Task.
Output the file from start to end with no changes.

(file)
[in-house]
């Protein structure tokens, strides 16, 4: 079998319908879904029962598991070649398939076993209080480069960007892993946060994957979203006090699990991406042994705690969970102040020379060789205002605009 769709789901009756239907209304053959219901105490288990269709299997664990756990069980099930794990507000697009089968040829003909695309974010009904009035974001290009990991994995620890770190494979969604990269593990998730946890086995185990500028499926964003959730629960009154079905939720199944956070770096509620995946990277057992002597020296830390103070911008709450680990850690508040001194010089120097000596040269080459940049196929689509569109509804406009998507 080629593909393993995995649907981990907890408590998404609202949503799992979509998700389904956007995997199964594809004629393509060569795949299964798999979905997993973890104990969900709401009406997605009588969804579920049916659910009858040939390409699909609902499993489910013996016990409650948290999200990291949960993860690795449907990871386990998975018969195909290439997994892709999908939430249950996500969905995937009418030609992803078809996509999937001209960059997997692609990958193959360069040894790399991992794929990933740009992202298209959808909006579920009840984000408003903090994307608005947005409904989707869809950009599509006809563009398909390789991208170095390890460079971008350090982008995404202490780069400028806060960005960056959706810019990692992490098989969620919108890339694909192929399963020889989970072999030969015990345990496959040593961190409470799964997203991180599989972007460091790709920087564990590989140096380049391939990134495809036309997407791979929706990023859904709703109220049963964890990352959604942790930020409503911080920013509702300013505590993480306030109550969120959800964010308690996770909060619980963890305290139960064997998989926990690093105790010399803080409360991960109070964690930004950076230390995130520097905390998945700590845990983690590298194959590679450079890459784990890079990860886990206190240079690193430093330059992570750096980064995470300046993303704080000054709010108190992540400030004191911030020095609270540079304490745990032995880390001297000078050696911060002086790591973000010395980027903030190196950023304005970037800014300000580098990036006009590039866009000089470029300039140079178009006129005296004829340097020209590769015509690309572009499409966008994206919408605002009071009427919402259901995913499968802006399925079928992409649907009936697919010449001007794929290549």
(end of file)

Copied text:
[in-house]
């Protein structure tokens, strides 16, 4: 079998319908879904029962598991070649398939076993209080480069960007892993946060994957979203006090699990991406042994705690969970102040020379060789205002605009 769709789901009756239907209304053959219901105490288990269709299997664990756990069980099930794990507000697009089968040829003909695309974010009904009035974001290009990991994995620890770190494979969604990269593990998730946890086995185990500028499926964003959730629960009154079905939720199944956070770096509620995946990277057992002597020296830390103070911008709450680990850690508040001194010089120097000596040269080459940049196929689509569109509804406009998507 080629593909393993995995649907981990907890408590998404609202949503799992979509998700389904956007995997199964594809004629393509060569795949299964798999979905997993973890104990969900709401009406997605009588969804579920049916659910009858040939390409699909609902499993489910013996016990409650948290999200990291949960993860690795449907990871386990998975018969195909290439997994892709999908939430249950996500969905995937009418030609992803078809996509999937001209960059997997692609990958193959360069040894790399991992794929990933740009992202298209959808909006579920009840984000408003903090994307608005947005409904989707869809950009599509006809563009398909390789991208170095390890460079971008350090982008995404202490780069400028806060960005960056959706810019990692992490098989969620919108890339694909192929399963020889989970072999030969015990345990496959040593961190409470799964997203991180599989972007460091790709920087564990590989140096380049391939990134495809036309997407791979929706990023859904709703109220049963964890990352959604942790930020409503911080920013509702300013505590993480306030109550969120959800964010308690996770909060619980963890305290139960064997998989926990690093105790010399803080409360991960109070964690930004950076230390995130520097905390998945700590845990983690590298194959590679450079890459784990890079990860886990206190240079690193430093330059992570750096980064995470300046993303704080000054709010108190992540400030004191911030020095609270540079304490745990032995880390001297000078050696911060002086790591973000010395980027903030190196950023304005970037800014300000580098990036006009590039866009000089470029300039140079178009006129005296004829340097020209590769015509690309572009499409966008994206919408605002009071009427919402259901995913499968802006399925079928992409649907009936697919010449001007794929290549």